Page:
By O. Kay Henderson (Radio Iowa)
A lead sponsor of a bill that would set new regulations for proposed carbon pipelines projects says there may be changes in the bill when it’s debated in the House.
The main part of the bill would require that developers get voluntary access to 90 percent of the miles along the pipeline route before state officials could grant them eminent domain authority to seize the rest. “It’s a big issue for my landowners who do not believe that the blunt force of government should be allowed to be used to take their land for what is a private economic project,” Representative Steven Holt, a Republican from Denison, said, “because that’s what we’re talking about here.”
Holt indicated he’s confident the House will vote on the bill before month’s end. “If private property is going to mean anything in the United States of America, eminent domain cannot be based on seizing property for economic development,” Holt said during a weekend appearance on Iowa Press on Iowa PBS.
Bills in the Senate that outlined new rules for carbon pipelines never made it past an earlier deadline. Representative Lindsay James, a Democrat from Dubuque, said the concern is the bill will die in the senate. “In the House, we are rightfully starting a conversation and hopefully we will continue that conversation and hopefully the governor will take that seriously,” said James, who was also a guest on the Iowa Press program this weekend.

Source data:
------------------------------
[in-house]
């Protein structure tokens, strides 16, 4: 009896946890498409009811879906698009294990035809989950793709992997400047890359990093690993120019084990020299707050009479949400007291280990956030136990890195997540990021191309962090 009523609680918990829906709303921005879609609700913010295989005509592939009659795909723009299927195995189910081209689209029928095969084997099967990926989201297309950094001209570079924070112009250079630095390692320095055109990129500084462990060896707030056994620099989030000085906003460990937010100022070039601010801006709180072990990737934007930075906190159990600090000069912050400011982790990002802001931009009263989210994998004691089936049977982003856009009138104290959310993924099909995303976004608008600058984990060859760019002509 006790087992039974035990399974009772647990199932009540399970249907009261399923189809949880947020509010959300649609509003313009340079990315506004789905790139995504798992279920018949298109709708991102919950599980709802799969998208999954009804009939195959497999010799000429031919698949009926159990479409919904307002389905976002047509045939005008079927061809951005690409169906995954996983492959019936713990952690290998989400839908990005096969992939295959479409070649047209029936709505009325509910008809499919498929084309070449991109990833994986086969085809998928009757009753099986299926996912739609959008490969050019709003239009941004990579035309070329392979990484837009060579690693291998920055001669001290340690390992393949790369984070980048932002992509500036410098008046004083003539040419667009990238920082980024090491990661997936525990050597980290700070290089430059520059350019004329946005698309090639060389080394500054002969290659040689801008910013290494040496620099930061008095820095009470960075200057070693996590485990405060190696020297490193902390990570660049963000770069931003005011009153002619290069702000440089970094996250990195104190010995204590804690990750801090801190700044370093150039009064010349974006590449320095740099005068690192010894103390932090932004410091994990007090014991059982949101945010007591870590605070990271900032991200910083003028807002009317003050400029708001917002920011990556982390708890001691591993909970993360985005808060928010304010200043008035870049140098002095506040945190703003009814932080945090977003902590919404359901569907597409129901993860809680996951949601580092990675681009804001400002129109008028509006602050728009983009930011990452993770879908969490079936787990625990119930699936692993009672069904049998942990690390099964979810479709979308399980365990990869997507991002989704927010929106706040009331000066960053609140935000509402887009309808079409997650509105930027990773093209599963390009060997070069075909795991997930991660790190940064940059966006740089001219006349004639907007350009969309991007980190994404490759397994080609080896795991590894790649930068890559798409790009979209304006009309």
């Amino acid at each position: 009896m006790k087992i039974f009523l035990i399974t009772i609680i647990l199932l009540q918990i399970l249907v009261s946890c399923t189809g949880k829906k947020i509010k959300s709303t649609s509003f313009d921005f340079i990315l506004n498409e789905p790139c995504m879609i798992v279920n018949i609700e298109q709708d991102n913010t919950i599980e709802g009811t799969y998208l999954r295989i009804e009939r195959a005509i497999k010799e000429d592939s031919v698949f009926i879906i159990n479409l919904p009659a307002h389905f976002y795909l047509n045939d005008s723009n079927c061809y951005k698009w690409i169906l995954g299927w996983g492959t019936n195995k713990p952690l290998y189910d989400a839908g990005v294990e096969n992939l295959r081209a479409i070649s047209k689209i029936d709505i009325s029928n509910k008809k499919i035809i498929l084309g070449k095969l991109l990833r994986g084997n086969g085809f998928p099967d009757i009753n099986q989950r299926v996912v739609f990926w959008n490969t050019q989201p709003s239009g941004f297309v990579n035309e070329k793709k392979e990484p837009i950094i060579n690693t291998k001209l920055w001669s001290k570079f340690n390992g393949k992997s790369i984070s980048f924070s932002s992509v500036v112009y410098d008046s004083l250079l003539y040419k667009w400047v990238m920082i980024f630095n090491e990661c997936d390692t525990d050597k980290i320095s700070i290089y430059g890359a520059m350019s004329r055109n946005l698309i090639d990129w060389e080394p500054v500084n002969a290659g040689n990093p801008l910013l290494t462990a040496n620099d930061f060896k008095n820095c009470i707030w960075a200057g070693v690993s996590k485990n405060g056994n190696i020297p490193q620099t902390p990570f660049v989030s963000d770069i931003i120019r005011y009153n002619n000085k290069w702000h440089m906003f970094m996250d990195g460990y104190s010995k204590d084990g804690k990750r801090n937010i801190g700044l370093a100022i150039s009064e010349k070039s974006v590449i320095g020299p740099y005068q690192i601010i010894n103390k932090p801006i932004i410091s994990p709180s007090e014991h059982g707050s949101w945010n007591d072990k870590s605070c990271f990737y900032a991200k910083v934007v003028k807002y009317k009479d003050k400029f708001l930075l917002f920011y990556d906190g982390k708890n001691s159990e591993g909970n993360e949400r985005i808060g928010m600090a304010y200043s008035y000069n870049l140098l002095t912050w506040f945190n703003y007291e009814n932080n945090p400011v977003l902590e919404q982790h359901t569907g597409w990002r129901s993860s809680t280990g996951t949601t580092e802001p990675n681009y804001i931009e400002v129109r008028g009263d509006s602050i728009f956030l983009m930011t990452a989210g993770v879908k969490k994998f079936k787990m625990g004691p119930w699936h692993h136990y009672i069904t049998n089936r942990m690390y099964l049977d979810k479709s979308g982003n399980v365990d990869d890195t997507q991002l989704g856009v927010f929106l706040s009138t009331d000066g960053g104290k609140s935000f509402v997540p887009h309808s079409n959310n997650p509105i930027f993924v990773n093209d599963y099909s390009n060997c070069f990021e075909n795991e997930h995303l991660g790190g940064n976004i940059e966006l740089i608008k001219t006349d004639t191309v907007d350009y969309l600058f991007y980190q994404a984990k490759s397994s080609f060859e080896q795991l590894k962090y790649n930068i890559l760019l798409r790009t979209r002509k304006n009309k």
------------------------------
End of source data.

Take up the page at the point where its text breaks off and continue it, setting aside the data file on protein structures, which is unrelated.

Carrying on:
Last month, Governor Reynolds said she’s watching to see what happens with the House bill. While saying there could be areas where pipeline regulations could be tweaked, Reynolds told reporters she’d be having conversations with lawmakers about how new regulations could impact the ethanol industry. The pipelines are touted as a way to make ethanol carbon free and therefore expand markets the corn-based fuel.